A Webinar for Holocaust Survivors

This may not be fair, but after fifty years of work with Holocaust survivors I have grown increasingly despairing about how much the way we engage survivors is drowning in patronizing and presumption.

What follows is a monologue drawn from a new play that concerns this issue.  Tell me if  I’m wrong.  Thank you.

Webinar for Holocaust Survivors

[Setting is a webinar for Holocaust survivors who are going to be interviewed for a video testimony archive.  Speaker is a late-twenties Jewish guy, well coiffed, well intentioned. There is a screen behind him that says “Testimony Webinar:  Let’s Get Started.”  He is standing as he would in a Ted Talk, with a headset mic.]

(Looking out)  Hello?  Hello?  Are we on?  Good.  Yes.  We’re good.

Hello, survivors!  So, so good to have you with us today for our webinar, “Let’s get started.”  That’s what we’re doing today.  We want to get you started.

So I know you all know how important this is.  Many of you have been interviewed before.  You’ve given testimony.  And this will probably be like that, but we have some guidelines to be sure everything comes out perfectly.

We want to honor your stories.  Your memories.  Your trauma.  We know this is your legacy.  For your children.  And grandchildren.  And all the future generations.  L’dor v’dor, yes?  From generation to generation.

We pass the stories.  Like Passover.  We pass the stories of when we were slaves in Egypt. So it never happens again. This is just like that.  Like Passover.  But it’s digitalized.  Does that?….I mean, it’s on tape.  For the future generations.  L’dor v’dor.

So here are the basics.

You’ll have two or three hours to tell your Holocaust stories as fully as you can. Now we’ll also spend about ten or fifteen minutes talking about your life before the Shoah.  Your family, your school, your shul, your community, and all that stuff.  And then there will be some time after when you can show us pictures of your grandchildren and that kind of thing.  If you don’t have grandchildren, sometimes people talk about their pets or their hobbies.  We had one Auschwitz guy who had a hole-in-one trophy!  How amazing is that?!  He was in Auschwitz and then he learned to play golf!  And he was pretty good at it.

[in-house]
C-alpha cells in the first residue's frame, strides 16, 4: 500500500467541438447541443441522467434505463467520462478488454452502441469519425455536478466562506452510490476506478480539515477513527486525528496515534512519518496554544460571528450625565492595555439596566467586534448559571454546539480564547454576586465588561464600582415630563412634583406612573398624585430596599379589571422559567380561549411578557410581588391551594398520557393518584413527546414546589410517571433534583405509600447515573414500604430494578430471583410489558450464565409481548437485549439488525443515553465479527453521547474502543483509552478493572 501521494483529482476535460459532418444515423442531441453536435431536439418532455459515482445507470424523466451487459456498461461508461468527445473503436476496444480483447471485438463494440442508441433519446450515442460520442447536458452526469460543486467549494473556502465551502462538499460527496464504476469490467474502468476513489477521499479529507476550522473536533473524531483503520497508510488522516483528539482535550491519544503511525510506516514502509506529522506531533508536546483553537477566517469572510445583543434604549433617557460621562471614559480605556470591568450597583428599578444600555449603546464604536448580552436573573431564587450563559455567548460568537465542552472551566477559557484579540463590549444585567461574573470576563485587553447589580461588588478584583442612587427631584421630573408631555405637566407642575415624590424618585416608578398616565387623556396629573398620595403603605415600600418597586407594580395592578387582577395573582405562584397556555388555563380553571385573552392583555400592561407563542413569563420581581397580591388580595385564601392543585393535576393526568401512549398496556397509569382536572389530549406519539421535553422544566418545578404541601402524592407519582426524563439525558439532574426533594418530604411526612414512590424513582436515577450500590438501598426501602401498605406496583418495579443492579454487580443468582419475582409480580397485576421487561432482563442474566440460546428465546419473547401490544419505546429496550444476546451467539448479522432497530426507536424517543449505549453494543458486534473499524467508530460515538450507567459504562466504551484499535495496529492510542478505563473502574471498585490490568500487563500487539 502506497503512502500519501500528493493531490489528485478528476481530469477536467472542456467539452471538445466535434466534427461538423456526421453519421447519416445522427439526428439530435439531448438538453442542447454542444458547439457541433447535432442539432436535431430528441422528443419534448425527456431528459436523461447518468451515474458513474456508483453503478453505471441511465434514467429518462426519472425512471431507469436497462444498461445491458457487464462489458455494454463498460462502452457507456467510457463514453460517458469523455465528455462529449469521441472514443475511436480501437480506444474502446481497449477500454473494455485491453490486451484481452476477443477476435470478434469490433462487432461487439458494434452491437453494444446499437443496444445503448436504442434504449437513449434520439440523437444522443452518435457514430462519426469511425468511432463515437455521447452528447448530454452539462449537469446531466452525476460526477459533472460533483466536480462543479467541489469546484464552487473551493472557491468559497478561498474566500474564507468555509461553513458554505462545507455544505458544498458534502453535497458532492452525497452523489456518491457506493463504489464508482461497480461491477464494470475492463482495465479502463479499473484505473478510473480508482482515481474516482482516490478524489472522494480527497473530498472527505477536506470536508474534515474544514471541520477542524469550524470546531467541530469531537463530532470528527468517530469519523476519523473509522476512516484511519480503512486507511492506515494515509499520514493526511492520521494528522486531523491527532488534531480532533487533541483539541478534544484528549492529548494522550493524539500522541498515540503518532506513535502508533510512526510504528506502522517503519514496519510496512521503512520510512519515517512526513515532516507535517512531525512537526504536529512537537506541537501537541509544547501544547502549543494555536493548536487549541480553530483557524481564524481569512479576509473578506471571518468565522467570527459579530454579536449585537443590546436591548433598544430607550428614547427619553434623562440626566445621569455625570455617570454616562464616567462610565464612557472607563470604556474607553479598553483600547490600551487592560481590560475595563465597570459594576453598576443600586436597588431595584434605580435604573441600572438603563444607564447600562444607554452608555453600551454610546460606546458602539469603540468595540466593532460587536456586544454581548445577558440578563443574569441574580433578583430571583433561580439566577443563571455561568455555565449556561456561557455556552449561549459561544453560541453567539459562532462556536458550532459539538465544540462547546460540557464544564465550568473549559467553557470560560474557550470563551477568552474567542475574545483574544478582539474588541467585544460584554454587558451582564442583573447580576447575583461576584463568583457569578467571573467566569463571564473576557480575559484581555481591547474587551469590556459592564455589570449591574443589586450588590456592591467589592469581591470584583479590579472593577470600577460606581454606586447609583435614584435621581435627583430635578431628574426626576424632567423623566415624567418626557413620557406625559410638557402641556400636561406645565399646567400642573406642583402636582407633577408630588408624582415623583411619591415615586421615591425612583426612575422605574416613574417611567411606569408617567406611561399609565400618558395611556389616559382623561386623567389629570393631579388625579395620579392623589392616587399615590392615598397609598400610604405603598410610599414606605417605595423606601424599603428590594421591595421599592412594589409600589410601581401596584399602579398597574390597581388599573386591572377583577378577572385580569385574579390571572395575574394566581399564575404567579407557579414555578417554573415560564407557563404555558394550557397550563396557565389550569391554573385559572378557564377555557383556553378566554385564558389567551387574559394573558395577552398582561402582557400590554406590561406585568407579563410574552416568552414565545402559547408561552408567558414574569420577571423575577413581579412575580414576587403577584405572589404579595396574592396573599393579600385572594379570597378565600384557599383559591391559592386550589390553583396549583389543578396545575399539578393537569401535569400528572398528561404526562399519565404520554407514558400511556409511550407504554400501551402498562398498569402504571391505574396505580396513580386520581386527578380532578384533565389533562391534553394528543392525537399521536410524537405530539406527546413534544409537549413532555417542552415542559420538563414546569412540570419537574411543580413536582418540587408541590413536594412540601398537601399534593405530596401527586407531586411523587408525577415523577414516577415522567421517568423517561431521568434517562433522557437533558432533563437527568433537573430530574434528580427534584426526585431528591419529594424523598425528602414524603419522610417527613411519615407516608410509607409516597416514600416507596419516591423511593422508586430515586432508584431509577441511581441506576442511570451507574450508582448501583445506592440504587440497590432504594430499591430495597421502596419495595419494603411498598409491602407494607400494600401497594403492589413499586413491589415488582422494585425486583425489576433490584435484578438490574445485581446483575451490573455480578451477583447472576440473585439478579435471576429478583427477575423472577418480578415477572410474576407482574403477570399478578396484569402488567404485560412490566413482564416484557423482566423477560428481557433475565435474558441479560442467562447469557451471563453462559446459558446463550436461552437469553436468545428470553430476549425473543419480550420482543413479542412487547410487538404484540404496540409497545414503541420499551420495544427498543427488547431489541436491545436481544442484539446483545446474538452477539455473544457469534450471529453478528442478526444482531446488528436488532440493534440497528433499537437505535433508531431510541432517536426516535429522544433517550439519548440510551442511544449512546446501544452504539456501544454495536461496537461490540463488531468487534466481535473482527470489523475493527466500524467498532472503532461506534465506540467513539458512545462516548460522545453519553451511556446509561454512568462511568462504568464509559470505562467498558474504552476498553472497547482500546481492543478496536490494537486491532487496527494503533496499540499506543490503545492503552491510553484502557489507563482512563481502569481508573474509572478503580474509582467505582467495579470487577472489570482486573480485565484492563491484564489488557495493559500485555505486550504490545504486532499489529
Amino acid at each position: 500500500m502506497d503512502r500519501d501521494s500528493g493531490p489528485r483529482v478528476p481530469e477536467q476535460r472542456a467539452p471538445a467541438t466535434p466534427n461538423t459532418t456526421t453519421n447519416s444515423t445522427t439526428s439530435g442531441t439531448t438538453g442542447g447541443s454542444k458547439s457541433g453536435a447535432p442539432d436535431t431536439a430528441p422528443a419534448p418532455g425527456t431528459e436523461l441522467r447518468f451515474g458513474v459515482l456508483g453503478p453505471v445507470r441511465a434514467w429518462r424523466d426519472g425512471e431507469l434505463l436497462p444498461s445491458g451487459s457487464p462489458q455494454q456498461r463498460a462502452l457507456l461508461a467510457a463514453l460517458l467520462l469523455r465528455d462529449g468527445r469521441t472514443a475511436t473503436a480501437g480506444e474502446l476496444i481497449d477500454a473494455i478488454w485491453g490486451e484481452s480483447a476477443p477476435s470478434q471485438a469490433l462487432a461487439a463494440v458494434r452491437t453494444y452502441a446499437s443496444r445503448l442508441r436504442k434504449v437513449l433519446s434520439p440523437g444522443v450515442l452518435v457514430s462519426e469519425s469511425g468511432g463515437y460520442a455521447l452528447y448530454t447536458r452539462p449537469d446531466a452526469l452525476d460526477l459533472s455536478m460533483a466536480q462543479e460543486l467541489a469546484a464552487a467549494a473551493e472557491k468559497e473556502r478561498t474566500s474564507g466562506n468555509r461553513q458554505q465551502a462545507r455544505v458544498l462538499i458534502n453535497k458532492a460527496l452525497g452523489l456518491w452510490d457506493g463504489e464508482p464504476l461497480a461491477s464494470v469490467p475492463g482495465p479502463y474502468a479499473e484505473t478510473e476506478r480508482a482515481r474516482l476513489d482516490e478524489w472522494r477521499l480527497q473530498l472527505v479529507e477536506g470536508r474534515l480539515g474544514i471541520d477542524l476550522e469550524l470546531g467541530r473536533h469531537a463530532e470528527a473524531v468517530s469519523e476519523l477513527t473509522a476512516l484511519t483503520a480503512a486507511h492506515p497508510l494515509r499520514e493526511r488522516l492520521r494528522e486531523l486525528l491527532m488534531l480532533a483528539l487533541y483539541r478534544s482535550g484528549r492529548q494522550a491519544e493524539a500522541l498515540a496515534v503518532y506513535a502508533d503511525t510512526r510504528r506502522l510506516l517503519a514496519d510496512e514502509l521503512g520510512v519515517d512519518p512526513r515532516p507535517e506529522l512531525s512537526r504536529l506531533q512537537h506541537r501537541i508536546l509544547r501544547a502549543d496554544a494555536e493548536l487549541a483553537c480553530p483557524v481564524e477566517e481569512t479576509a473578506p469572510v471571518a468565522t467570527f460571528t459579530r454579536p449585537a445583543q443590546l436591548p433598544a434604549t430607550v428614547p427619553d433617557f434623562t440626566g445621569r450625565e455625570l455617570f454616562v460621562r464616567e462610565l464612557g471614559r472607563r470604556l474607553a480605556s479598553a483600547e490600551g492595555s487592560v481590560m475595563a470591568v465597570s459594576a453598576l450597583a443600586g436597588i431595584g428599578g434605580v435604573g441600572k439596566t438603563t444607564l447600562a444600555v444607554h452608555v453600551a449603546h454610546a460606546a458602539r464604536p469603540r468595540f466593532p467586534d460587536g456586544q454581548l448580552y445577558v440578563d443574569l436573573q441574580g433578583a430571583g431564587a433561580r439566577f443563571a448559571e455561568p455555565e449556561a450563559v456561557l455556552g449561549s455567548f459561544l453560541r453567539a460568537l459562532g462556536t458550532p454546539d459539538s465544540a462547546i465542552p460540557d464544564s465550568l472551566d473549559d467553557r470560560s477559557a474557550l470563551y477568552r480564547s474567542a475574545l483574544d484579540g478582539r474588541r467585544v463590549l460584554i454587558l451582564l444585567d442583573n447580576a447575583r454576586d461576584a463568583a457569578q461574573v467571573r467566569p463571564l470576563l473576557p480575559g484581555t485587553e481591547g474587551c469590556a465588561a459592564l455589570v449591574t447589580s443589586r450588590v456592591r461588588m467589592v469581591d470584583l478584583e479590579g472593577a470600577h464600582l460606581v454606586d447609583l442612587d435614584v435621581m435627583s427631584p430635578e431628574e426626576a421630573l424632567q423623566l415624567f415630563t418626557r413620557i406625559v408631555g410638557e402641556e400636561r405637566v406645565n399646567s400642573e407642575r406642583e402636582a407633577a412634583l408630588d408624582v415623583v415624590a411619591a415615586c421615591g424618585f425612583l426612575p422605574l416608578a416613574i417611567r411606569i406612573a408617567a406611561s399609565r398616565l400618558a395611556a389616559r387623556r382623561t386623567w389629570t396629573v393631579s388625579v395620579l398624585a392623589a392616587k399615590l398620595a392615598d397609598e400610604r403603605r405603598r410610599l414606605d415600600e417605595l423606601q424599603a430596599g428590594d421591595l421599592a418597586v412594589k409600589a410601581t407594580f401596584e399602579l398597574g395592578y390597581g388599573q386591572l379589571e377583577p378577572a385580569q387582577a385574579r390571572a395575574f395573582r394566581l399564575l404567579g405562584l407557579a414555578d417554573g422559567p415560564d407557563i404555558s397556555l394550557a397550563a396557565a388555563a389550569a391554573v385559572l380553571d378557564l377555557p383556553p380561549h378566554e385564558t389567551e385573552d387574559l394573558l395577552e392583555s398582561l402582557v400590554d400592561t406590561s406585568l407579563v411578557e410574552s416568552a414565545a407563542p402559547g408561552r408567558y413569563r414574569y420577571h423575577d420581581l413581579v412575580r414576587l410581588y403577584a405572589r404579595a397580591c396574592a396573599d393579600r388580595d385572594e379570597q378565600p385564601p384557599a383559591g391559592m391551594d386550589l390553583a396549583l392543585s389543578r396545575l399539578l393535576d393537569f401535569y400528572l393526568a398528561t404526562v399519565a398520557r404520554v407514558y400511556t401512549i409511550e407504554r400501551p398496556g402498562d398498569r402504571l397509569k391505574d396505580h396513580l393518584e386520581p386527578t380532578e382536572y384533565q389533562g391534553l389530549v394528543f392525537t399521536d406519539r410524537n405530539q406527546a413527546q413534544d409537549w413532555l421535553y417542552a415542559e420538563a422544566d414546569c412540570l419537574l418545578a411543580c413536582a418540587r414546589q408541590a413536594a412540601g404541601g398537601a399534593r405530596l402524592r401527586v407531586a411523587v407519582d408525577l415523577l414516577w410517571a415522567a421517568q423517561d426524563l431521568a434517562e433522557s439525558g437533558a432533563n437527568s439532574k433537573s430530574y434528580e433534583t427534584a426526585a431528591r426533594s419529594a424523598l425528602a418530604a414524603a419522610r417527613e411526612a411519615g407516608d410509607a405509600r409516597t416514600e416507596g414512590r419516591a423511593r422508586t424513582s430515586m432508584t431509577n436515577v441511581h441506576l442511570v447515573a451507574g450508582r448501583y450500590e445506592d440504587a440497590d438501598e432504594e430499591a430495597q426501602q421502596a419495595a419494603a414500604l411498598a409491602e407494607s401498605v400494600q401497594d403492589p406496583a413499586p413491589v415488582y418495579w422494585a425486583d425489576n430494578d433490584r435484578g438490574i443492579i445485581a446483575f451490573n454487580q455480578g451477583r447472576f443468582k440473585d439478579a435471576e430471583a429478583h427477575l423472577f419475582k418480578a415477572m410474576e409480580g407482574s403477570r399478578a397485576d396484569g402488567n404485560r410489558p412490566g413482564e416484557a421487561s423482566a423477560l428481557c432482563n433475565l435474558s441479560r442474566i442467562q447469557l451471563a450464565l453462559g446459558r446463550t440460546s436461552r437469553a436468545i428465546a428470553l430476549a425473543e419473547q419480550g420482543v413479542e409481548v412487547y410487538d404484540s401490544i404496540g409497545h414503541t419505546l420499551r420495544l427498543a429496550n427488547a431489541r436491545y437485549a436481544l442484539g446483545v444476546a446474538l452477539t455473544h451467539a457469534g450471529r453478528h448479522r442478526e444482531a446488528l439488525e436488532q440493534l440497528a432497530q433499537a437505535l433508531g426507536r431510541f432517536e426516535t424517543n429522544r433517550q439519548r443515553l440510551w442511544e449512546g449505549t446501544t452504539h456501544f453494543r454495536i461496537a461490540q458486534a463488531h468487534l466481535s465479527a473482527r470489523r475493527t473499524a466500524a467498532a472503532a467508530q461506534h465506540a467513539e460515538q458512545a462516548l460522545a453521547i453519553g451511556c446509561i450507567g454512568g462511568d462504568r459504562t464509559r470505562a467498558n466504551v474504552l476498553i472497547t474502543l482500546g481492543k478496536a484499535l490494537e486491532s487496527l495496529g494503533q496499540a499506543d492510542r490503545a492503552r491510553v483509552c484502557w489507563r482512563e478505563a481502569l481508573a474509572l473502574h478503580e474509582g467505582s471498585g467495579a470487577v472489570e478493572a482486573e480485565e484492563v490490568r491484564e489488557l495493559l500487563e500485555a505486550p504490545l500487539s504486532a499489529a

So we have to keep to time, but we don’t want you to feel rushed.  Just try to keep things to the point.  Your story will be more effective if you don’t wander around.  Who has time for that, right?

So keep it simple and stick to the stuff you directly experienced or witnessed during the Shoah.  That’s what’s important.  The rest of your life, your opinions and so on, that’s great.  But this is about the Shoah.  It’s not about you.

It’s important to keep the Holocaust stuff in chronological order—I mean, the order that things actually happened.  But don’t worry.  If you go off the reservation, we’ll bring you back.

And it’s important that you don’t move out of the frame—I mean, off camera—during the interview.  If you have to take a break, raise your right pinky.  We’ll see it, but the camera won’t pick it up.  We’ll find a way to take a break.  Your testimony is being done by a professional videographer.  We want the best possible product.   L’dor v’dor.

And don’t worry about knowing all the history.  We know you are not a professional historian.  No problem.  We have real historians.  Not to worry.

In fact—and I don’t always say this—we are very interested in whether what you remember is what actually happened.  We have scholars, experts, who will analyze your stories for that.  How you get it wrong is right up their alley.  So no problem about that.

Same thing—we are not asking about all your Post Traumatic Stress Disorder or your survivor guilt or your parenting issues or any of that stuff.  That’s your own business.  We’re just here to listen.

So we’re all working together.  It’s great to be dialoguing with you.

Thank you.

(as lights fade, some light instrumental klezmer music comes up.)

 

 

 

About the Author
Henry (Hank) Greenspan is a psychologist and playwright at the University of Michigan who has been interviewing, teaching, and writing about the Holocaust and its survivors since the 1970s.
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